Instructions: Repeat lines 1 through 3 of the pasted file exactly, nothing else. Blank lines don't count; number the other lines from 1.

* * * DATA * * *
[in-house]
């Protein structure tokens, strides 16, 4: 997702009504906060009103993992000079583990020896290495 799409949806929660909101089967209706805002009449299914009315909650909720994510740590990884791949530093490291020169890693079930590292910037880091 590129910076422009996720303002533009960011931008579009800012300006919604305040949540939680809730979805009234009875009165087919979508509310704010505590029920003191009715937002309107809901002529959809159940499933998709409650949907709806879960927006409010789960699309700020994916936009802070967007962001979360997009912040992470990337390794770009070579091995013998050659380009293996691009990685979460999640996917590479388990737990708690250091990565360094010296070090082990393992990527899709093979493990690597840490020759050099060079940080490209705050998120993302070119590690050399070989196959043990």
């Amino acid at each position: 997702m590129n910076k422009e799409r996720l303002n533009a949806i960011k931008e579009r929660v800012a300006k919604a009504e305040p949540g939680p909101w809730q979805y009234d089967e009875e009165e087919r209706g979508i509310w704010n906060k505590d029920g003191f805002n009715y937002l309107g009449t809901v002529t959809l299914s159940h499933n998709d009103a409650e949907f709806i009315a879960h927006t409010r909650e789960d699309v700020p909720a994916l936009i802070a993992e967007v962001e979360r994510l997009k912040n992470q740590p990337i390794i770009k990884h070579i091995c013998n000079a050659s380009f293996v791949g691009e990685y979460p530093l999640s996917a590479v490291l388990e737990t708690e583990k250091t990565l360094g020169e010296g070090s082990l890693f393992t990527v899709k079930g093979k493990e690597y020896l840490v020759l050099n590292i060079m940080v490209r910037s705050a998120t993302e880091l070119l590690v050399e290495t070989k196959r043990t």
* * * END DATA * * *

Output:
[in-house]
């Protein structure tokens, strides 16, 4: 997702009504906060009103993992000079583990020896290495 799409949806929660909101089967209706805002009449299914009315909650909720994510740590990884791949530093490291020169890693079930590292910037880091 590129910076422009996720303002533009960011931008579009800012300006919604305040949540939680809730979805009234009875009165087919979508509310704010505590029920003191009715937002309107809901002529959809159940499933998709409650949907709806879960927006409010789960699309700020994916936009802070967007962001979360997009912040992470990337390794770009070579091995013998050659380009293996691009990685979460999640996917590479388990737990708690250091990565360094010296070090082990393992990527899709093979493990690597840490020759050099060079940080490209705050998120993302070119590690050399070989196959043990």
């Amino acid at each position: 997702m590129n910076k422009e799409r996720l303002n533009a949806i960011k931008e579009r929660v800012a300006k919604a009504e305040p949540g939680p909101w809730q979805y009234d089967e009875e009165e087919r209706g979508i509310w704010n906060k505590d029920g003191f805002n009715y937002l309107g009449t809901v002529t959809l299914s159940h499933n998709d009103a409650e949907f709806i009315a879960h927006t409010r909650e789960d699309v700020p909720a994916l936009i802070a993992e967007v962001e979360r994510l997009k912040n992470q740590p990337i390794i770009k990884h070579i091995c013998n000079a050659s380009f293996v791949g691009e990685y979460p530093l999640s996917a590479v490291l388990e737990t708690e583990k250091t990565l360094g020169e010296g070090s082990l890693f393992t990527v899709k079930g093979k493990e690597y020896l840490v020759l050099n590292i060079m940080v490209r910037s705050a998120t993302e880091l070119l590690v050399e290495t070989k196959r043990t």